Moscovians Are Challenged to Exercise for Free Transportation
The XXII Olympic Winter Games in Sochi approaching fast and organizers are turning to gamified solutions to bring exercise into the daily lives of busy Moscovians.
Much like this 2011 French Contrex commercial fueled a striptease show on an outdoor wall by the energy generated by female bystanders, Russian creative agency MOST Creative Club turned a typical subway ticket vending machine in Moscow’s Vystavochnaya station into an Olympic one.
Equipped with webcams, the ticketing machine issues a free ticket (worth $0.90) for every 30 reps of squats performed in front of it. The machine has attracted attention of both young and elderly commuters in West Moscow. To promote the campaign, the notoriously popular Russian ballerina Anastasia Volochkova showed off her athletic form by performing ballet plié-type squats, yet did not use the free ticket issued by the machine, leaving in her private car. Some participants said it was a challenge, but the reward was motivating. Wannabe athletes can exercise and ride the subway for free until December 3.
The machine is a part of the Olympic Change campaign organized by the Russian Olympic Committee and VISA, which aims to engage the public in daily exercising (as opposed to passively watching the winter Olympics in February 2014). The committee looks for small, local, easy-to-implement ideas that would make the lives of Russian city-dwellers more active.
Participants are offered to gamify a stroll in the park, a train or bus commute, walking in the street or airport waiting time… even relationships! Among already submitted projects, there are suggestions to turn bus handles into training bars or pulling on fitness expanders throughout the ride.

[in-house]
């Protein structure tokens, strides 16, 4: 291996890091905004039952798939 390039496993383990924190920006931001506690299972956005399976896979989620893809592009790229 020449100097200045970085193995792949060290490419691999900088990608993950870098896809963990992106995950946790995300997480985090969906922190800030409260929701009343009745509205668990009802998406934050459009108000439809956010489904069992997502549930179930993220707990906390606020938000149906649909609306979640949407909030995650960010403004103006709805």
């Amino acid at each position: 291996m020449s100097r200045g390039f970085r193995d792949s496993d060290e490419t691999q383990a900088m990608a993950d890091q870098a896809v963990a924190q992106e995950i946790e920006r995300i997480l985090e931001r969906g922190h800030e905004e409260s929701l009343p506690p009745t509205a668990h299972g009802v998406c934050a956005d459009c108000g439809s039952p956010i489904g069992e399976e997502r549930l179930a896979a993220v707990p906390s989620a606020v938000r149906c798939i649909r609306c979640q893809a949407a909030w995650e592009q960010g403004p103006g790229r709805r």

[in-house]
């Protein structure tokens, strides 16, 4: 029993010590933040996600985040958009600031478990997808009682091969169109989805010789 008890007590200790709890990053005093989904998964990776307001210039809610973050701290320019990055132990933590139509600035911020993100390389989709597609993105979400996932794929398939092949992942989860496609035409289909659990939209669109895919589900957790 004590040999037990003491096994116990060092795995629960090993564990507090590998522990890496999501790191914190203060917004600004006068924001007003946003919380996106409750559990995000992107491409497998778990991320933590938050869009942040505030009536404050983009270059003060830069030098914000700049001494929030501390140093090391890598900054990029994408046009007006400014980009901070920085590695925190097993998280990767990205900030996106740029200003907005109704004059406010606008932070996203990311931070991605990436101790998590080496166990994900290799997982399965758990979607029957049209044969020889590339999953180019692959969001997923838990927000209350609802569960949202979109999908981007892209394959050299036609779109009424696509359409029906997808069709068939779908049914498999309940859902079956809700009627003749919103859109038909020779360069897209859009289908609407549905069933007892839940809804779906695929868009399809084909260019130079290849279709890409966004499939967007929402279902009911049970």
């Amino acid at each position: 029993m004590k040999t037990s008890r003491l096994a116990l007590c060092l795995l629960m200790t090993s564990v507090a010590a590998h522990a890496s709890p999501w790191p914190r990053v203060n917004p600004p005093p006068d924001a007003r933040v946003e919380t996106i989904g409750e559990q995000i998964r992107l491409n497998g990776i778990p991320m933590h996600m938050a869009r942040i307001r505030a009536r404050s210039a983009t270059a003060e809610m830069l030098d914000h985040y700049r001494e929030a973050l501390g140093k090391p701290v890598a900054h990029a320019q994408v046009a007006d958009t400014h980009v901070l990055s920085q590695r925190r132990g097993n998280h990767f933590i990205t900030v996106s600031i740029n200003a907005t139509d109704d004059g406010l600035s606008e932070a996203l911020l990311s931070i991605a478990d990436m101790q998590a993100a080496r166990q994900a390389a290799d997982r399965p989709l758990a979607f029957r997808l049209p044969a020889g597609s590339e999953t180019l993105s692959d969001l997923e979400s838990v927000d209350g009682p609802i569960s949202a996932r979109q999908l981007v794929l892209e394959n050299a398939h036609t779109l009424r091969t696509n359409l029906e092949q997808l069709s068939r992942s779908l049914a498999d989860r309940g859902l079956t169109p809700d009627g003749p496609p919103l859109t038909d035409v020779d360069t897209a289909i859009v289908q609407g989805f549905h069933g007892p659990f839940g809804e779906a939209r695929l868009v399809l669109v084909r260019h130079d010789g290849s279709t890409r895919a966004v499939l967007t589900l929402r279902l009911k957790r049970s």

“Jump and get a ticket to the ferris wheel!”
Too much snow in the streets of the city? Gamify accumulating it in one place by asking people to throw snowballs at a non-stick target board!
Long layover or cancelled flight? Dance while you wait at the airport!
There are also socially-oriented ideas feature a no-littering submission. “And what have you done to make life better?” asks one of the garbage bins.
Anyone can submit their ideas until December 17, with the best idea to be implemented, and the top winner will be taken to see the Sochi 2014 Olympic Winter Games. What gamification ideas can you come up with to get into the Winter Olympics?
February 2014 Update – Winning Project
In the end of January – just in time for the Olympics, the winner – “Live Energy” – was revealed. Implemented on the façade of a sports school in Samara, a large city in the southeastern part of European Russia, the project sports the national flag and a slogan “We’re rooting for Russia”. Indoors, kids cycling on a bunch of exercise bikes during school hours can power a light installation via their kinetic power (coincidentally, very similar to the French cycling example referenced above). Then from 3PM to 9AM they can see the result of their daily effort.
The author of the winning idea was rewarded with a trip to the XXII Olympic Winter Games in Sochi.